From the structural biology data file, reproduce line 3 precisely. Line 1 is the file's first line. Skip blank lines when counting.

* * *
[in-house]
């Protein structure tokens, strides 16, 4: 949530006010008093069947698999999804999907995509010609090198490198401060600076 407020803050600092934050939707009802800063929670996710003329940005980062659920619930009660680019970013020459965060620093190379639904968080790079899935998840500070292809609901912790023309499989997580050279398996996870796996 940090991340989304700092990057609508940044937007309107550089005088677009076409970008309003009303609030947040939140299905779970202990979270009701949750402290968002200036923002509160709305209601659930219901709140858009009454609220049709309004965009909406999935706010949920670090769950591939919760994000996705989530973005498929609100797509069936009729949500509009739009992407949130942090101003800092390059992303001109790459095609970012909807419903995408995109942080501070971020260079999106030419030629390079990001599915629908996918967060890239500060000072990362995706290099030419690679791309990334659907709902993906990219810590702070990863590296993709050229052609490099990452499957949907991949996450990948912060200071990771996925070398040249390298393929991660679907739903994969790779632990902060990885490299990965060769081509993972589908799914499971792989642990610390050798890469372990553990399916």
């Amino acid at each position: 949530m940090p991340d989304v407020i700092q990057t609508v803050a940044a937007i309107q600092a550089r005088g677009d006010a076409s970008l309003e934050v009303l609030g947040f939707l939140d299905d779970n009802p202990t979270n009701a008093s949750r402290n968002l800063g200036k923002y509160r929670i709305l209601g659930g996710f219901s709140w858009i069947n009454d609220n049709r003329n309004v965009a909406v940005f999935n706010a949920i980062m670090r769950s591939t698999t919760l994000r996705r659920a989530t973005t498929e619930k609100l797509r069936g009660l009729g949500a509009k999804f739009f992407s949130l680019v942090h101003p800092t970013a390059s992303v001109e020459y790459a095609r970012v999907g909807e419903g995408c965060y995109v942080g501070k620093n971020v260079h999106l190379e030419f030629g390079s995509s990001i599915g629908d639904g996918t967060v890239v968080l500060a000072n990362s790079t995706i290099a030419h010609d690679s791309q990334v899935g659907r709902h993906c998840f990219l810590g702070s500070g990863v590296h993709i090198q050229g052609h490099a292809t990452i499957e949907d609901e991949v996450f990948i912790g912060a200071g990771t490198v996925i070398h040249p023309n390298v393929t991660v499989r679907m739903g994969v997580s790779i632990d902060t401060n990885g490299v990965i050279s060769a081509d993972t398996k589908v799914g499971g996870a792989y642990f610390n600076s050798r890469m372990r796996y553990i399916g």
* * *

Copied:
């Amino acid at each position: 949530m940090p991340d989304v407020i700092q990057t609508v803050a940044a937007i309107q600092a550089r005088g677009d006010a076409s970008l309003e934050v009303l609030g947040f939707l939140d299905d779970n009802p202990t979270n009701a008093s949750r402290n968002l800063g200036k923002y509160r929670i709305l209601g659930g996710f219901s709140w858009i069947n009454d609220n049709r003329n309004v965009a909406v940005f999935n706010a949920i980062m670090r769950s591939t698999t919760l994000r996705r659920a989530t973005t498929e619930k609100l797509r069936g009660l009729g949500a509009k999804f739009f992407s949130l680019v942090h101003p800092t970013a390059s992303v001109e020459y790459a095609r970012v999907g909807e419903g995408c965060y995109v942080g501070k620093n971020v260079h999106l190379e030419f030629g390079s995509s990001i599915g629908d639904g996918t967060v890239v968080l500060a000072n990362s790079t995706i290099a030419h010609d690679s791309q990334v899935g659907r709902h993906c998840f990219l810590g702070s500070g990863v590296h993709i090198q050229g052609h490099a292809t990452i499957e949907d609901e991949v996450f990948i912790g912060a200071g990771t490198v996925i070398h040249p023309n390298v393929t991660v499989r679907m739903g994969v997580s790779i632990d902060t401060n990885g490299v990965i050279s060769a081509d993972t398996k589908v799914g499971g996870a792989y642990f610390n600076s050798r890469m372990r796996y553990i399916g």